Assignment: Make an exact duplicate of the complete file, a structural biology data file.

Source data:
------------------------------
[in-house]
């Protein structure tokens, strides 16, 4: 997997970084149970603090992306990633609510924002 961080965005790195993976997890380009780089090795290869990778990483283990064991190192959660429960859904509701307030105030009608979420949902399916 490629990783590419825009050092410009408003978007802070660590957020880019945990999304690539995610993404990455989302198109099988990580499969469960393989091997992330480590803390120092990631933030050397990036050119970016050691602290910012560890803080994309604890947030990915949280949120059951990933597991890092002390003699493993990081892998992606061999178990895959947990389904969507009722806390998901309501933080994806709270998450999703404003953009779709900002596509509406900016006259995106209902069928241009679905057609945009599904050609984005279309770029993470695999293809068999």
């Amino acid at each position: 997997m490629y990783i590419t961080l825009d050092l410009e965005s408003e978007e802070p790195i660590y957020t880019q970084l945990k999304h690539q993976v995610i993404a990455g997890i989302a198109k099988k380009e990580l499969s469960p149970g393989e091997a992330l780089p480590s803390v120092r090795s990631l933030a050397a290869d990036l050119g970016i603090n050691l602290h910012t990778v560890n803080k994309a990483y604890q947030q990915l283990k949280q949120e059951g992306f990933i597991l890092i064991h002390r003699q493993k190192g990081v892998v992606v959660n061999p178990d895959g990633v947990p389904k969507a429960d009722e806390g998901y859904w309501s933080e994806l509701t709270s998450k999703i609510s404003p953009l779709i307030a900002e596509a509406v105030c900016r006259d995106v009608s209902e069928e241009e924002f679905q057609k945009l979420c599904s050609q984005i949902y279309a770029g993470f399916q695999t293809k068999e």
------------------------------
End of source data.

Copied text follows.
[in-house]
């Protein structure tokens, strides 16, 4: 997997970084149970603090992306990633609510924002 961080965005790195993976997890380009780089090795290869990778990483283990064991190192959660429960859904509701307030105030009608979420949902399916 490629990783590419825009050092410009408003978007802070660590957020880019945990999304690539995610993404990455989302198109099988990580499969469960393989091997992330480590803390120092990631933030050397990036050119970016050691602290910012560890803080994309604890947030990915949280949120059951990933597991890092002390003699493993990081892998992606061999178990895959947990389904969507009722806390998901309501933080994806709270998450999703404003953009779709900002596509509406900016006259995106209902069928241009679905057609945009599904050609984005279309770029993470695999293809068999």
């Amino acid at each position: 997997m490629y990783i590419t961080l825009d050092l410009e965005s408003e978007e802070p790195i660590y957020t880019q970084l945990k999304h690539q993976v995610i993404a990455g997890i989302a198109k099988k380009e990580l499969s469960p149970g393989e091997a992330l780089p480590s803390v120092r090795s990631l933030a050397a290869d990036l050119g970016i603090n050691l602290h910012t990778v560890n803080k994309a990483y604890q947030q990915l283990k949280q949120e059951g992306f990933i597991l890092i064991h002390r003699q493993k190192g990081v892998v992606v959660n061999p178990d895959g990633v947990p389904k969507a429960d009722e806390g998901y859904w309501s933080e994806l509701t709270s998450k999703i609510s404003p953009l779709i307030a900002e596509a509406v105030c900016r006259d995106v009608s209902e069928e241009e924002f679905q057609k945009l979420c599904s050609q984005i949902y279309a770029g993470f399916q695999t293809k068999e």